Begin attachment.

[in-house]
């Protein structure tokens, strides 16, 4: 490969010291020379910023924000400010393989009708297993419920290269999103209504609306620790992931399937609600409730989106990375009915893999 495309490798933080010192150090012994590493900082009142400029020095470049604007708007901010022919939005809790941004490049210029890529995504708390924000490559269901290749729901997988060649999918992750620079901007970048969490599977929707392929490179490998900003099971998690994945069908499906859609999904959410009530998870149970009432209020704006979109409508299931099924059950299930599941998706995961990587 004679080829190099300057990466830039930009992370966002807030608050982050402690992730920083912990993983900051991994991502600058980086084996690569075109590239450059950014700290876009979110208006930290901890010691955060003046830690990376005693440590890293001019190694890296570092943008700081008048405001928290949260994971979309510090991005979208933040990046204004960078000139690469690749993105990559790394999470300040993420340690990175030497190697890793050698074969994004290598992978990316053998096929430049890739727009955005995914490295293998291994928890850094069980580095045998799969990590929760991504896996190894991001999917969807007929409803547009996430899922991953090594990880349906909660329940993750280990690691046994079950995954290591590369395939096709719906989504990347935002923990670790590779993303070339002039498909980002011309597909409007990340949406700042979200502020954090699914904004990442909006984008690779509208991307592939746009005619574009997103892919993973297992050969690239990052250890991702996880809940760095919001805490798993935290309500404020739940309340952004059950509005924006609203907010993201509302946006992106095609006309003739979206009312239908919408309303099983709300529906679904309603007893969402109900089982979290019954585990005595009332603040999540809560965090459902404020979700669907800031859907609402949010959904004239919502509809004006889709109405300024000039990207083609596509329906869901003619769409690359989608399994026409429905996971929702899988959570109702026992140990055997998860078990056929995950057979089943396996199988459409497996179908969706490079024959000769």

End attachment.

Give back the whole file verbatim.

[in-house]
């Protein structure tokens, strides 16, 4: 490969010291020379910023924000400010393989009708297993419920290269999103209504609306620790992931399937609600409730989106990375009915893999 495309490798933080010192150090012994590493900082009142400029020095470049604007708007901010022919939005809790941004490049210029890529995504708390924000490559269901290749729901997988060649999918992750620079901007970048969490599977929707392929490179490998900003099971998690994945069908499906859609999904959410009530998870149970009432209020704006979109409508299931099924059950299930599941998706995961990587 004679080829190099300057990466830039930009992370966002807030608050982050402690992730920083912990993983900051991994991502600058980086084996690569075109590239450059950014700290876009979110208006930290901890010691955060003046830690990376005693440590890293001019190694890296570092943008700081008048405001928290949260994971979309510090991005979208933040990046204004960078000139690469690749993105990559790394999470300040993420340690990175030497190697890793050698074969994004290598992978990316053998096929430049890739727009955005995914490295293998291994928890850094069980580095045998799969990590929760991504896996190894991001999917969807007929409803547009996430899922991953090594990880349906909660329940993750280990690691046994079950995954290591590369395939096709719906989504990347935002923990670790590779993303070339002039498909980002011309597909409007990340949406700042979200502020954090699914904004990442909006984008690779509208991307592939746009005619574009997103892919993973297992050969690239990052250890991702996880809940760095919001805490798993935290309500404020739940309340952004059950509005924006609203907010993201509302946006992106095609006309003739979206009312239908919408309303099983709300529906679904309603007893969402109900089982979290019954585990005595009332603040999540809560965090459902404020979700669907800031859907609402949010959904004239919502509809004006889709109405300024000039990207083609596509329906869901003619769409690359989608399994026409429905996971929702899988959570109702026992140990055997998860078990056929995950057979089943396996199988459409497996179908969706490079024959000769």